Sick Rose - New Work by Leslie Lanxinger
Wayfarers is pleased to present Sick Rose, a collection of high-contrast charcoal drawings by Los Angeles-based artist, Leslie Lanxinger. Touching on both personal and shared experiences, Sick Rose acts as a catalyst for the viewer to explore the many nuances and shades of what it means to live as a woman in modern times.
In the current news landscape we have witnessed many courageous women speaking out against the oppression that has so commonly plagued women for generations - inequalities, imbalances, and injustices that have existed in the workplace, on the street, in the domestic sphere, and everywhere in between. Transmuting vulnerabilities into strength and publicly speaking out against this unjust behavior, women are finally taking the platform to reclaim their self, time, and space. This solo exhibition is one woman's search for empowerment and the realization that the most vital foundation of power first starts with yourself.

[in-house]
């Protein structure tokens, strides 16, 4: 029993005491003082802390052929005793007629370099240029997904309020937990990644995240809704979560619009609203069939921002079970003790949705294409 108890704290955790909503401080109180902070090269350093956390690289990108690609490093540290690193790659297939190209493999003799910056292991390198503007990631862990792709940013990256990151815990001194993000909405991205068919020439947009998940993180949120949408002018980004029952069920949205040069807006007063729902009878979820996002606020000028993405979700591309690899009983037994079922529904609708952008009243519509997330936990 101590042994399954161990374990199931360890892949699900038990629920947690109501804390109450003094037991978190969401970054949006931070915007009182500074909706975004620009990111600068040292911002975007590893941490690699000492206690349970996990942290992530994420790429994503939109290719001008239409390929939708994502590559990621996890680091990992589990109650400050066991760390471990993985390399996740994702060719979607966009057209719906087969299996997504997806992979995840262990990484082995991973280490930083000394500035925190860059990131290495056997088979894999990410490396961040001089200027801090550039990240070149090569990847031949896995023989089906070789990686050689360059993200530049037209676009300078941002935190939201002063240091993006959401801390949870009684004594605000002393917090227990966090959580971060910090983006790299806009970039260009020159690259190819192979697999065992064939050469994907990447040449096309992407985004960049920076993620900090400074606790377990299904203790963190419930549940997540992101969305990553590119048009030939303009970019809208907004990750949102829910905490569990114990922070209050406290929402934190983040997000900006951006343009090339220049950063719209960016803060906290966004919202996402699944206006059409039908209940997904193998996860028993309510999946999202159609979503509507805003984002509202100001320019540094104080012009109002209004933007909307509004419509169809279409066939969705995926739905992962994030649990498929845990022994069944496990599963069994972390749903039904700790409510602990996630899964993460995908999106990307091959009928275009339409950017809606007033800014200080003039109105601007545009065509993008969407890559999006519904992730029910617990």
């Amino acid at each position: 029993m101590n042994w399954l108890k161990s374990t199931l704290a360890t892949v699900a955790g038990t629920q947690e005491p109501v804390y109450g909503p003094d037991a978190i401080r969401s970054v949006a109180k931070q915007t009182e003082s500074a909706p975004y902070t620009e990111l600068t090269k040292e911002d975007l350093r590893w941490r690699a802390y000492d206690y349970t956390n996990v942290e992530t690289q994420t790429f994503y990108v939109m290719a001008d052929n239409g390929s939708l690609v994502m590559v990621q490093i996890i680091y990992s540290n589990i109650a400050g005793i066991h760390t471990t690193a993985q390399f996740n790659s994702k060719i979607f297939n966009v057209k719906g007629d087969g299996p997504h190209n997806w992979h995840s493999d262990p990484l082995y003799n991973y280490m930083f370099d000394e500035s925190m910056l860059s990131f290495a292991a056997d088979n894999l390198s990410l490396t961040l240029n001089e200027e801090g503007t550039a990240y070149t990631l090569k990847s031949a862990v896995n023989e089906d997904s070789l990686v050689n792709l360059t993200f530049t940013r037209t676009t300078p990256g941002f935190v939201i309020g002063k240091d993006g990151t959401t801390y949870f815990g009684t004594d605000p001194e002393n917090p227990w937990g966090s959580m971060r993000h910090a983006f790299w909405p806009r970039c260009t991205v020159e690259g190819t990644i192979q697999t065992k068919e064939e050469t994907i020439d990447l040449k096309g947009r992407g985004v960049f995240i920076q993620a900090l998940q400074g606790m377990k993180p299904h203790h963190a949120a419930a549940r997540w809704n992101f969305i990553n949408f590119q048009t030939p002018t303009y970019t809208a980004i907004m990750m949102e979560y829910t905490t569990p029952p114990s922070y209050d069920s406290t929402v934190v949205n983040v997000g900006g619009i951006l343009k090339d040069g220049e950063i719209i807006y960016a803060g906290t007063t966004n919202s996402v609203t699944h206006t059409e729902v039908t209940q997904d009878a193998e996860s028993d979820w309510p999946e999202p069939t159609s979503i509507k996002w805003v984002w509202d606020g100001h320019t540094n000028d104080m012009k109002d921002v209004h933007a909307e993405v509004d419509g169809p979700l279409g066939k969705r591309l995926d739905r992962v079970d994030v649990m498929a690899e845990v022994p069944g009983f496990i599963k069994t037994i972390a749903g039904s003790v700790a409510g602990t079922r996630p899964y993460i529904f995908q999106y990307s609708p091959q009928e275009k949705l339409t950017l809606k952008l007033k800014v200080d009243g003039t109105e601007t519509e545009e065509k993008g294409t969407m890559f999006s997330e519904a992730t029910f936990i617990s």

"Sick Rose is a series of new drawings describing the extremely personal account of my thoughts and experiences as a woman searching for empowerment. I have taken the title from the poem by William Blake.
O Rose thou art sick.
The invisible worm,
That flies in the night
In the howling storm:
Has found out thy bed
Of crimson joy:
And his dark secret love
Does thy life destroy.
Sick Rose is not a metaphor for toxic masculinity and unhealthy relationships. In these drawings I speak to the subtle assumptions within our culture - how women are perceived not just by society, but how we perceive ourselves - and the effect this has had in shaping generations. I am scrupulously and honestly taking stock of my own experiences, my awareness, and my actions. I am examining a lifetime of thought and choices that I have made, confronting my own invisible worm.
Using these thoughts as a jumping off point, I have created a metaphorical timeline of the feelings and experiences that have pointed the way to my own lucidity. I choose fantasy, mythology, metaphor, and surrealism as a means to convey these emotions and to put them into a narrative with a beginning, middle, and ending, which will hopefully be happy." - Leslie Lanxinger